This will appeal to fans of Z: A Novel which really started this mainstream trend for historical fiction. Many books have followed such as The May Bride and The Winter Garden, incidentally they are new releases. Look out for my review of The May Bride in this week’s issue of The Lady. Mrs. Hemingway does not feel as fluid as Z: A Novel, but it’s a great read nonetheless.

Diamonds & Dust: An interview with Carol Hedges


Hello Mitties and welcome to the first author interview of 2014! Crooked Cat Publishers sent me a review copy of Diamonds & Dust (thanks Steph!) and I have to say it’s a gem of a book. I love smallish, compact paperbacks and on the offset this does not disappoint. I’ve actually written a review of this book for The Lady so I don’t want to spoil it for those who are yet to read it. I highly recommend the book, and if you like the Victorian era and/or whodunnits then this is the book for you! Keep reading for my interview with Carol…

First of all congratulations on being nominated for The Walter Scott Prize!
CH: Thank you Lyndsy, and thank you for asking me to share some of my writing experiences with you and the Mitford Society

Can you tell The Mitford Society why you chose to write historical fiction and what attracted you to the Victorian era in which Diamonds & Dust is set?
CH: I’ve always loved reading about the past – it was a toss-up whether I would apply for a degree in History or English (English won). The Victorian era fascinates me because it was when so much that we take for granted: trains, sanitation, anaesthetics, tinned food, bicycles, women’s employment had their origins. Also, it was when the novel, as we know it today really took off as a genre.

Given that the book is a mystery (I won’t spoil the ending for other readers) can you tell The Mitford Society how you dreamed up the plot and how you crafted the story to give that element of surprise?
CH: As you know, if you’ve read it, there are multiple plots! I found that it took a lot of thinking out in my head and structuring on the screen to work them all through and make sure they came together in the end. I started with the ‘Diamond’ plot ( a homage to ‘The Moonstone’ by Wilkie Collins, of course) ; the rest of the sub-plots just spun out of that. I use an episodic structure, rather than set chapters, which gives the book its pacy, exciting feel.

In terms of historical context the book is spot on. How much research did you do beforehand?
CH: Lots. Lots and lots. I re-read practically the entire Dickens canon. Plus Wilkie Collins, Charlotte Bronte, Mrs Gaskell, Conan Doyle … you name a Victorian writer, they were on my TBR pile. I also visited London and took pictures of the locations I wanted to use. It’s amazing how much of the original city remains. And I had the entire Victorian history section of 3 local libraries on semi-permanent loan for the two years it took to complete the first draft.

This question might apply to some of us writers who are trying to make the transition to another genre…I am wondering how you found going from writing teen fiction to historical fiction for adults. i.e. Were you talked out of it because you already had an established market? Or has it encouraged you to write more historical fiction?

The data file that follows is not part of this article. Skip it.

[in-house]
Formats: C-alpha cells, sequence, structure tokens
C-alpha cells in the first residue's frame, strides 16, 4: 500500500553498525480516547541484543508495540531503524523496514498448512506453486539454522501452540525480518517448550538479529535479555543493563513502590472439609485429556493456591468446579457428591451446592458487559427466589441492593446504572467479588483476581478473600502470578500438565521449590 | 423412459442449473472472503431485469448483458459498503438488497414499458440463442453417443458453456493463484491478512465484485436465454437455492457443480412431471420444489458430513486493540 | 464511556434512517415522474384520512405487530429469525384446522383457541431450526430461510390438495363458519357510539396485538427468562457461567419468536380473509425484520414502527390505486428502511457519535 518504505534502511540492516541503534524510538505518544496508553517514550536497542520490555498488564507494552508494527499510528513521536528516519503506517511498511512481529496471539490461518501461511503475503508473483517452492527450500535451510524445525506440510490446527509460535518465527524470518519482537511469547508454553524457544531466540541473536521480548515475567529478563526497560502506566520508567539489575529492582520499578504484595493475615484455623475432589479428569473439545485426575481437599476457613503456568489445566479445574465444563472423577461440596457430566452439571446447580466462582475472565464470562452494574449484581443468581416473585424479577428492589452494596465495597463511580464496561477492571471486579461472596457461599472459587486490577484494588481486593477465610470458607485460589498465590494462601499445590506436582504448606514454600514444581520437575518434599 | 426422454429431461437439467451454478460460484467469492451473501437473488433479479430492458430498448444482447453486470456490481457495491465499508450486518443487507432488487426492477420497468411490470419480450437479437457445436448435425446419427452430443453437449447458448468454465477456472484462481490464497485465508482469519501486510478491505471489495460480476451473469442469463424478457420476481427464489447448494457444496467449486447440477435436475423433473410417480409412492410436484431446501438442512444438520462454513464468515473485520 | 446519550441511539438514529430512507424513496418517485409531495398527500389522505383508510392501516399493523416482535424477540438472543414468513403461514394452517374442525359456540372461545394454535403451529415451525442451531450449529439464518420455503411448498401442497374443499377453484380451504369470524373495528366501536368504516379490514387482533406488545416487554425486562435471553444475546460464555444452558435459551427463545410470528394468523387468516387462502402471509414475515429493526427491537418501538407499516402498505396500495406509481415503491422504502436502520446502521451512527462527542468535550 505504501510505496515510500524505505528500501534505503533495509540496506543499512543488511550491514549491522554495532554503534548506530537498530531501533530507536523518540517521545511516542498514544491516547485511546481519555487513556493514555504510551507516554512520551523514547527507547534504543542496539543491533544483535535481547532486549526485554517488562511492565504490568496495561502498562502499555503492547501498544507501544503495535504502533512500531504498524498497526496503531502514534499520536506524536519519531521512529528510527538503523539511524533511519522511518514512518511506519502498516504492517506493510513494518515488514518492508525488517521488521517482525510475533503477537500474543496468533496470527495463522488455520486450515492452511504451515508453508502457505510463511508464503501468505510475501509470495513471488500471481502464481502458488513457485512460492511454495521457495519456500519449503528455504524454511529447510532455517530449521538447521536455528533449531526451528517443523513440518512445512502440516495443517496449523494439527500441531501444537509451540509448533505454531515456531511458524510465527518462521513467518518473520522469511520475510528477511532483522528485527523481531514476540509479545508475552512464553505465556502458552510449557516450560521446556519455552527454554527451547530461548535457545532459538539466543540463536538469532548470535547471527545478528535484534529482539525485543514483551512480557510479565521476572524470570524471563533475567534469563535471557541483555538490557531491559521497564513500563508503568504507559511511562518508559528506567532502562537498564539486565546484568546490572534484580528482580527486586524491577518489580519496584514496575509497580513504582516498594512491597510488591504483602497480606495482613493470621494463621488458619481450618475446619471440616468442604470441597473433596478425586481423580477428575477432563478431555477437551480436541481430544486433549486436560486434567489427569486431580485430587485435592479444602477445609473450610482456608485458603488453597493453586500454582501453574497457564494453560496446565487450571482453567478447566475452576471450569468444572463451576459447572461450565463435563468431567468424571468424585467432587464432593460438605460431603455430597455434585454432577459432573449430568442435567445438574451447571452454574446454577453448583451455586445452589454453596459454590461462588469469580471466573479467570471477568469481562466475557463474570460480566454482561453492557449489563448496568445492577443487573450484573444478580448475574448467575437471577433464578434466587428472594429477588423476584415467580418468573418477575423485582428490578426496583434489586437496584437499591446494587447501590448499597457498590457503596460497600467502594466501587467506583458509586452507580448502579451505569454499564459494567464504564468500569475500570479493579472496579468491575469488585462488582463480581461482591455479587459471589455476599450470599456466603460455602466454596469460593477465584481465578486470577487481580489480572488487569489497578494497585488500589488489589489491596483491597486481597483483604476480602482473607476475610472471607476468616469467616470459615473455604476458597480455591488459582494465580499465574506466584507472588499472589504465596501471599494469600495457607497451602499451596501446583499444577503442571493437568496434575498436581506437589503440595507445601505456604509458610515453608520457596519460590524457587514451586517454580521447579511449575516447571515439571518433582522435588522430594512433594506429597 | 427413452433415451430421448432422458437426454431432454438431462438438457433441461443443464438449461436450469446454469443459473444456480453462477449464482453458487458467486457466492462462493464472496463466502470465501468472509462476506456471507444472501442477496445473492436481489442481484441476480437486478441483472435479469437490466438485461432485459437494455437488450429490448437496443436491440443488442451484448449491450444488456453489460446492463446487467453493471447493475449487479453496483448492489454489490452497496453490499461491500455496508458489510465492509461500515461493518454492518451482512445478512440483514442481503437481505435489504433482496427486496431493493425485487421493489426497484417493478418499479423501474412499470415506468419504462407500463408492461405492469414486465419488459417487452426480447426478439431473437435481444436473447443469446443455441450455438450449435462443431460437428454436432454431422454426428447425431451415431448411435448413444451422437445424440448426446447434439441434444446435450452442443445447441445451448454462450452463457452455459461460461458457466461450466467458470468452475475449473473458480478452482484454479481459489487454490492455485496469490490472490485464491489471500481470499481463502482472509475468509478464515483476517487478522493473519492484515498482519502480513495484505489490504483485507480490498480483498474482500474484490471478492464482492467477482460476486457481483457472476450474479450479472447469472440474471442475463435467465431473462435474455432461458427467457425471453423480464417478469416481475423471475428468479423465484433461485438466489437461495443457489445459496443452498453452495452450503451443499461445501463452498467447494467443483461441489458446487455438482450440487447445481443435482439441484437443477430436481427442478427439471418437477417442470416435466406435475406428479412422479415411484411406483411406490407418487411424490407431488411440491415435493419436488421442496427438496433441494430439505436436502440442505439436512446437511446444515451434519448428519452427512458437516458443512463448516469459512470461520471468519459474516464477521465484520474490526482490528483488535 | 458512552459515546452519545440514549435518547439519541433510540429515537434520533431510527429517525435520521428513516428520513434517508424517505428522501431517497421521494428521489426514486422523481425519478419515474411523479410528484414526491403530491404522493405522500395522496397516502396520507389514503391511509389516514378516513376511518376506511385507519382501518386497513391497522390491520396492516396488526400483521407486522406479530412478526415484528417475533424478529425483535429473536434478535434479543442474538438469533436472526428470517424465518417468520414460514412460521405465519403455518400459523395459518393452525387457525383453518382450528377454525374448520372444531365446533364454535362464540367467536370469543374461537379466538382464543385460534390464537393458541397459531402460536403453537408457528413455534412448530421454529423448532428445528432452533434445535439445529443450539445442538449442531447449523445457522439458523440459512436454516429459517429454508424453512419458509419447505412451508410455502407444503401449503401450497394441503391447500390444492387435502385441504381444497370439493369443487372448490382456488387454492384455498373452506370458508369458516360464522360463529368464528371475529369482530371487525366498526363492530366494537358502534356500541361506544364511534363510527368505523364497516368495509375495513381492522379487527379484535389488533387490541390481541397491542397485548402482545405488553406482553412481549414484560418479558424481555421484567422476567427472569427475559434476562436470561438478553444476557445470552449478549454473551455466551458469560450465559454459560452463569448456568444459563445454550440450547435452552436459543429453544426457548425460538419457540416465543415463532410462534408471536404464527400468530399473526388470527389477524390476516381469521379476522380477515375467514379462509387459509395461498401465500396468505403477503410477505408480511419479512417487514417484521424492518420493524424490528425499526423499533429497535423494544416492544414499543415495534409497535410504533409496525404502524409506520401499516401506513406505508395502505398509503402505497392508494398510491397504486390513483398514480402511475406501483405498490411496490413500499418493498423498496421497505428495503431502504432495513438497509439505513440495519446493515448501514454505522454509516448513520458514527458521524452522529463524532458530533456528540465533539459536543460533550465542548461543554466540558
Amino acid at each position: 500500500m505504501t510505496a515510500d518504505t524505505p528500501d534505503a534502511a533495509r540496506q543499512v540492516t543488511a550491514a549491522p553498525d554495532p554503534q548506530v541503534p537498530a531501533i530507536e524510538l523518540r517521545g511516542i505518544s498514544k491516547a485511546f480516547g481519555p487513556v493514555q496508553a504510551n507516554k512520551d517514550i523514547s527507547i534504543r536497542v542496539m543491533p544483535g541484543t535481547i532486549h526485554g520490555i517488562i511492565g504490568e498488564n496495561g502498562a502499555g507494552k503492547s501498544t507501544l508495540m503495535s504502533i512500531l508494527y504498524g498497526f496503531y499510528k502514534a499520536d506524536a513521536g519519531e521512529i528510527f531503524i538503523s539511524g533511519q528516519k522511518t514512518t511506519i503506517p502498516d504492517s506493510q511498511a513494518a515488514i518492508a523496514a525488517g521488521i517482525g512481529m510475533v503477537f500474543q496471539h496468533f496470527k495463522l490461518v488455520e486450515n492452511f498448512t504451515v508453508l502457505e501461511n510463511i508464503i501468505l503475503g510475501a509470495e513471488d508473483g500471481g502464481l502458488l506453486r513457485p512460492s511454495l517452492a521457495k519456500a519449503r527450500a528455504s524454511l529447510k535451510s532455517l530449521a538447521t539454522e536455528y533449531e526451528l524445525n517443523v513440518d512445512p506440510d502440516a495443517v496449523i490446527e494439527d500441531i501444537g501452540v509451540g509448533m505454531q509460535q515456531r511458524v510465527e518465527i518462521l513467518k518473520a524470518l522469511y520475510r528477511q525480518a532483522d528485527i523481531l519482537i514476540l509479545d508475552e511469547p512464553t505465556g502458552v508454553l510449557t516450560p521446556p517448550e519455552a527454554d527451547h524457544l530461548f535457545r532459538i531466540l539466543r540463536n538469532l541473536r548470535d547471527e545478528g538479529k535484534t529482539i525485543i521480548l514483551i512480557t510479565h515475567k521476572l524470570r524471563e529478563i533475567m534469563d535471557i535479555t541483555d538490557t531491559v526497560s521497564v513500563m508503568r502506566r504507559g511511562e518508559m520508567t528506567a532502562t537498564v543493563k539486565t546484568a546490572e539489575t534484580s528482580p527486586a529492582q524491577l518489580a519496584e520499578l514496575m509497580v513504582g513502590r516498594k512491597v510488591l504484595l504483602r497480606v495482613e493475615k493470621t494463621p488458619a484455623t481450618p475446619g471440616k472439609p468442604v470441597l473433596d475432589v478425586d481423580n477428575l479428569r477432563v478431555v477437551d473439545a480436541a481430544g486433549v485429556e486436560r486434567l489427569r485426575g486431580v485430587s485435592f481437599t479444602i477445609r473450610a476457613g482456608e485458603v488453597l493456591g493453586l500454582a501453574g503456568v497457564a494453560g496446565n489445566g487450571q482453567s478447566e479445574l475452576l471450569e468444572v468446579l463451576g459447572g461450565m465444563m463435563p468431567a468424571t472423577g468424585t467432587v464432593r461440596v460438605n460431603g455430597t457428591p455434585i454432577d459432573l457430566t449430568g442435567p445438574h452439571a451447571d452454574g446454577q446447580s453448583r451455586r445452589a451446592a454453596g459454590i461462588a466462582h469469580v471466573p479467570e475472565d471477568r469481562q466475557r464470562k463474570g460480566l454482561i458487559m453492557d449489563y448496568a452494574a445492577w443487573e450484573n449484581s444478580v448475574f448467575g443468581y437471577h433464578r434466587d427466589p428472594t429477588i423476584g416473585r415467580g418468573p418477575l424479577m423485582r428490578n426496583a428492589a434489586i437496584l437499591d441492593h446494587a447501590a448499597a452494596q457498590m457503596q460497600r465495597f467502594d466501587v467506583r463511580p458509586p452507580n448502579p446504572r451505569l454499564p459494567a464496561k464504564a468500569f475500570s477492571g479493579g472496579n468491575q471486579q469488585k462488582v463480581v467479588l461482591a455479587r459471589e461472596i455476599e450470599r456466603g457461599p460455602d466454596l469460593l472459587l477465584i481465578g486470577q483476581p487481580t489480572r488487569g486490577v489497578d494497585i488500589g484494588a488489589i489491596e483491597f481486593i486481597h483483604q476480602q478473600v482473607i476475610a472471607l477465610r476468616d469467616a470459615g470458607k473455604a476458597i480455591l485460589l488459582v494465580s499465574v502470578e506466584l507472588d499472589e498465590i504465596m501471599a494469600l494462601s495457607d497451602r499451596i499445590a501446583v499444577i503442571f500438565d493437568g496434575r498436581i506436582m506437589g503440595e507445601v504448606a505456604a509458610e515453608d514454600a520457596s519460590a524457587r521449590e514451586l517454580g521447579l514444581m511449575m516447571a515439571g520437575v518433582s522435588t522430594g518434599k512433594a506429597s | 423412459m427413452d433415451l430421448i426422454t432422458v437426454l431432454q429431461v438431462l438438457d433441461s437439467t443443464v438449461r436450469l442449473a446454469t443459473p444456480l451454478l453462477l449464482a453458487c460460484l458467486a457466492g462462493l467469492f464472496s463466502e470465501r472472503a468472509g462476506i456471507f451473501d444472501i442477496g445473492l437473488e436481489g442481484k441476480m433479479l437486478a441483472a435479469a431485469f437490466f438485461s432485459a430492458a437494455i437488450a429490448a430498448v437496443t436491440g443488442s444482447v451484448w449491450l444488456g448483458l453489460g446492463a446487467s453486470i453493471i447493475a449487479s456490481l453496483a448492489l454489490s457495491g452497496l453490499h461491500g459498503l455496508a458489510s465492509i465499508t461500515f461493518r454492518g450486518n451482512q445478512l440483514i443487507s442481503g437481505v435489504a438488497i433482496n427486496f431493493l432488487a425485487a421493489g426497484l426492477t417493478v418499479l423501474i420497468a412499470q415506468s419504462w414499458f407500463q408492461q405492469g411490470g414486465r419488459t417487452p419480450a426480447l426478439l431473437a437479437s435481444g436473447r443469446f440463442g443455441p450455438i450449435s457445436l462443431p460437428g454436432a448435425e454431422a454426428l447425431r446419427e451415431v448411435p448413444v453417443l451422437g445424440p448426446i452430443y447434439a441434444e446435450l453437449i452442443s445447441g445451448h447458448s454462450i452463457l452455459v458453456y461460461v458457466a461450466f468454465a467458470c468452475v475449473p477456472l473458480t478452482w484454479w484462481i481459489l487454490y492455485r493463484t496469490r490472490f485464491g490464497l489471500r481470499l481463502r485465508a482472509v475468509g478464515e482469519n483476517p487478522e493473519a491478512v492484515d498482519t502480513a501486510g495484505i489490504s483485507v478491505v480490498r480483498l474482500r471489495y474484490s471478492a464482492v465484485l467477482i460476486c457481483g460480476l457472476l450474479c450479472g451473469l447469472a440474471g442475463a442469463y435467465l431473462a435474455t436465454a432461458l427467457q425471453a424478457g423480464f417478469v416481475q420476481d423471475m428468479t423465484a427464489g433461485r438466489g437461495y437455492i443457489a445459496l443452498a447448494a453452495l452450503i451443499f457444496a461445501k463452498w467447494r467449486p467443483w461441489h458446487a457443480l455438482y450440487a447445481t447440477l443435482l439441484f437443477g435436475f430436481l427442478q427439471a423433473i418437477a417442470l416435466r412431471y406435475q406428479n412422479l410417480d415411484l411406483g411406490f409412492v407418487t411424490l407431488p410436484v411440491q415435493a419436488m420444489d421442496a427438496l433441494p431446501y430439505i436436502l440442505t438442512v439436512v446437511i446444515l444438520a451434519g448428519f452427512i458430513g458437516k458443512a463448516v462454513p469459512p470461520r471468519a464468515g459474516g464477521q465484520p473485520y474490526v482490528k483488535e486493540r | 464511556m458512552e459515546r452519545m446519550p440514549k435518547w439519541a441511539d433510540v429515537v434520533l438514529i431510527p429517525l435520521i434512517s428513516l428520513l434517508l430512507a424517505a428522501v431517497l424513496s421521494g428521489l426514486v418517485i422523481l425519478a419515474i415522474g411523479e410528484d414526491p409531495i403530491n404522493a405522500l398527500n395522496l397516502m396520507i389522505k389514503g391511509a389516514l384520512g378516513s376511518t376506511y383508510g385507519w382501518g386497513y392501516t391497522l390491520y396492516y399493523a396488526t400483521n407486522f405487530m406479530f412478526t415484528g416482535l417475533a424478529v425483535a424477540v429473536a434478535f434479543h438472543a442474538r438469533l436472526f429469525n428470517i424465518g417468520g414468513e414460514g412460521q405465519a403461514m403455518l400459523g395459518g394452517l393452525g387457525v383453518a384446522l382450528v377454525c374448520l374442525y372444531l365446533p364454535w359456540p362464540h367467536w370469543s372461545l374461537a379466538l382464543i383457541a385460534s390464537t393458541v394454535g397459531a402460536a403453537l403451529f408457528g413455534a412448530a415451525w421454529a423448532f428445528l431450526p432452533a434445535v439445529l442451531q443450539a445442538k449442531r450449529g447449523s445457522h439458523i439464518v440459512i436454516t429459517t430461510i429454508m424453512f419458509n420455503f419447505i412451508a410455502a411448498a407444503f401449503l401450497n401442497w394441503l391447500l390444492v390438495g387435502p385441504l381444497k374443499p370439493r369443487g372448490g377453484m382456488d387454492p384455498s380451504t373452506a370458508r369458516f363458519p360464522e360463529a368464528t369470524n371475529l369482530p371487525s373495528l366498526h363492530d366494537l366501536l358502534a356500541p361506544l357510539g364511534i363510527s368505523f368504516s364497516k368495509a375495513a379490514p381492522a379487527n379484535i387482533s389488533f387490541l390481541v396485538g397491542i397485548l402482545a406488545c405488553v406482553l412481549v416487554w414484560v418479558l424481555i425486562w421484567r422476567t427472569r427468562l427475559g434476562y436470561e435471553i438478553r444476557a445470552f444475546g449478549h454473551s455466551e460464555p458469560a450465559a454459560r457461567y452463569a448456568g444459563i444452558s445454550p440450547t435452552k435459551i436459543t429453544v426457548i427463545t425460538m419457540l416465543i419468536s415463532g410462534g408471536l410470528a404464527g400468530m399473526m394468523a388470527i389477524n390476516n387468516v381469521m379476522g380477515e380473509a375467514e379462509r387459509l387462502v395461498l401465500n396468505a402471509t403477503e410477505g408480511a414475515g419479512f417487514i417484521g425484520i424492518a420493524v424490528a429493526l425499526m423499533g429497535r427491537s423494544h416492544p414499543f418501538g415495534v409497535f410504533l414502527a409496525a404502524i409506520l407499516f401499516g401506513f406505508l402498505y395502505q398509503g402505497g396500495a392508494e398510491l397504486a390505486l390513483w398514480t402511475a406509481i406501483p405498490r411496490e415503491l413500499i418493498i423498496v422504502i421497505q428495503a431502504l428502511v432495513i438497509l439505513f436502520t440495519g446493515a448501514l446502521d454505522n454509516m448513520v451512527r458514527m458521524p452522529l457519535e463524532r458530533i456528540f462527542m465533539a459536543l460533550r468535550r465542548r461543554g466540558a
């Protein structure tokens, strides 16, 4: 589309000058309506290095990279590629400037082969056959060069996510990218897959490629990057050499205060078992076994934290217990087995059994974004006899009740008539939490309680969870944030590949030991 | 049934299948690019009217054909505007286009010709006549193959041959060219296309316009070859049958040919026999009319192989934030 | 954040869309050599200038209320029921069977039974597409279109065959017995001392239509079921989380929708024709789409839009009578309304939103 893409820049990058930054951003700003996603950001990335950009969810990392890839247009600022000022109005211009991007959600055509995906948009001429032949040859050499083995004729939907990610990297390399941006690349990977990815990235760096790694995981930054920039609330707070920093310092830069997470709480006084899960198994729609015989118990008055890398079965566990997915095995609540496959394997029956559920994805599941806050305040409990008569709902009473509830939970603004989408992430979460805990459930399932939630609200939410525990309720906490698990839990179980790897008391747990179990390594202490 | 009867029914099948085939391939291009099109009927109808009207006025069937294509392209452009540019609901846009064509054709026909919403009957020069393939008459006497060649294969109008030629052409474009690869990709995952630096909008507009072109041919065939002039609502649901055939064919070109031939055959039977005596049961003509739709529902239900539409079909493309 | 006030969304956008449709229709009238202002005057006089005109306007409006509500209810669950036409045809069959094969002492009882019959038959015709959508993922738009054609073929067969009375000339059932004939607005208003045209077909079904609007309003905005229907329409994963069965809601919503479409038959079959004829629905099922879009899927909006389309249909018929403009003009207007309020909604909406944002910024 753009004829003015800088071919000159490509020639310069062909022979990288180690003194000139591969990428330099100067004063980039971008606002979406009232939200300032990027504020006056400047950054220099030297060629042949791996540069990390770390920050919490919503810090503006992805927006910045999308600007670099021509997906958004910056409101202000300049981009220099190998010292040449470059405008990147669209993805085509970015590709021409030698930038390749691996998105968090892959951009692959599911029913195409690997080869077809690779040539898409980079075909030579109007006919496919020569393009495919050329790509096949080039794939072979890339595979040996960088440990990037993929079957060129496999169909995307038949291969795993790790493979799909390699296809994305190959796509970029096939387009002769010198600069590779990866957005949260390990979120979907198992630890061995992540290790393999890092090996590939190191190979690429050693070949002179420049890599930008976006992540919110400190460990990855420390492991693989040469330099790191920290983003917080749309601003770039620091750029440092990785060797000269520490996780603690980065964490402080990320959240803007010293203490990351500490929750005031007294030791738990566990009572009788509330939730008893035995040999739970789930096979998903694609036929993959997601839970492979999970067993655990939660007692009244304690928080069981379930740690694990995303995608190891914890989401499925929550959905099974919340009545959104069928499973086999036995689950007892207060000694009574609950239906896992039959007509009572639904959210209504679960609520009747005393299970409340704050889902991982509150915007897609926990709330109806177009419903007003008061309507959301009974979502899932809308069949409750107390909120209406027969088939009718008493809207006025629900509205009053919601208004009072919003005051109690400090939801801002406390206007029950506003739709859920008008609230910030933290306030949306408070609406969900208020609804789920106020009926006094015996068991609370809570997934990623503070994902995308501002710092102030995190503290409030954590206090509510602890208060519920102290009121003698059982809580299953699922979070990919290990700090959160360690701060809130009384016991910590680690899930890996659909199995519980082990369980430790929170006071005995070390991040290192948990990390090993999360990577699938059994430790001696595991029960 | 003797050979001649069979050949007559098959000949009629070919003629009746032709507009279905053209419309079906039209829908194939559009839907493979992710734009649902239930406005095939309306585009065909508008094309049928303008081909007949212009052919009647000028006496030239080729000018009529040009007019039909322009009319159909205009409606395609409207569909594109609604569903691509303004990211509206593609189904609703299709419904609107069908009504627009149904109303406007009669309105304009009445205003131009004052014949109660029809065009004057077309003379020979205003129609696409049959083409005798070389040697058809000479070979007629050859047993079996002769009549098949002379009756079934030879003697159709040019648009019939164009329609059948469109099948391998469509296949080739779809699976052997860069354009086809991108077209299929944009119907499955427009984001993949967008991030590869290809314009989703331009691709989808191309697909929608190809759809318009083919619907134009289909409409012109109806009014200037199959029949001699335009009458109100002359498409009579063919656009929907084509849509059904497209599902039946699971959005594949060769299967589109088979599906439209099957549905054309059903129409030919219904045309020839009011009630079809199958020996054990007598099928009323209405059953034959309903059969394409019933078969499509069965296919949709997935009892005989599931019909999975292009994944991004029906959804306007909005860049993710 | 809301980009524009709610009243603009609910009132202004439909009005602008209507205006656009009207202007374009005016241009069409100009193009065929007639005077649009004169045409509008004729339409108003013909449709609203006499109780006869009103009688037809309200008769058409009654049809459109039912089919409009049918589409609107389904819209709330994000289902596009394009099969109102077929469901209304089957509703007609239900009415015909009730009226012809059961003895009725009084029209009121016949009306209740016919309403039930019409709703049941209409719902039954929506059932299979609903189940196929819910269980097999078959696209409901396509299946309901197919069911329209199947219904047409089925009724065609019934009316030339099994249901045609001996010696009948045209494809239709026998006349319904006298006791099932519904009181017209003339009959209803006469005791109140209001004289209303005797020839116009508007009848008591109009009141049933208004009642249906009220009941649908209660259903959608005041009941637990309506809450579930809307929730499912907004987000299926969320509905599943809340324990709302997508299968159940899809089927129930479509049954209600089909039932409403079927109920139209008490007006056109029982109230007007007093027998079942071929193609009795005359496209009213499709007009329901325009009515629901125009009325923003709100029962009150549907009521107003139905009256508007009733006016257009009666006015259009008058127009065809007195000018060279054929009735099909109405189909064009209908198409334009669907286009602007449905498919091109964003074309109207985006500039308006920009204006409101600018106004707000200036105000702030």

CH: I have written several historical novels for children and teenagers (Jigsaw Pieces, Ring of Silver, Red Velvet) , so moving to adult fiction was not as big a leap as that. The main thing was recognising that adults inhabit a different world and react differently to situations. I don’t think I shall now return to writing children’s fiction, having enjoyed crafting Diamonds & Dust so much.

What can we expect from you in the future?
CH: I am writing the follow-up to Diamonds & Dust . Same detectives, a few characters that readers will recognize, and a whole lot of new ones!  After that … who knows?

About the Author

Carol Hedges is the successful British author of 11 books for teenagers and young adults and one for adults. Her writing has received much critical acclaim and her novel Jigsaw (now Jigsaw Pieces, an ebook) was long-listed for the Carnegie Medal.

Carol was born in Hertfordshire and after university, where she gained a degree in English and Archaeology, she trained as a librarian, working for Camden for many years. Carol still lives and writes in Hertfordshire. She is a well-known local activist and green campaigner and the owner of a 1988 customized pink 2CV.

Diamonds & Dust, A Victorian Murder Mystery is currently up for the CWA Historical Daggers Award and is also entered for the Walter Scott Prize

Click here to visit Carol’s Blog

Twitter: @carolJhedges

An Interview with Christopher Warwick

My latest interview subject is royal biographer Christopher Warwick, who wrote my favourite book on Princess Margaret, A Life of Contrasts. I’ve recently become friendly with Chris who is one of the nicest people you could ever meet. His work, writing about the lives of the Royals, is an inspiration to me. Originally I wanted to ask him about Princess Margaret (a hero of mine) but instead the interview has taken a different direction and he explains the research and process of writing his latest biography, Ella, Princess, Saint & Martyr. 

Click here to visit Christopher’s author page.

Having read up on Ella, I am surprised at how her life parallels with that of her relation Princess Alice of Battenberg. What sparked your interest in Ella and what was the initial reaction of publishing houses when you presented your idea to them?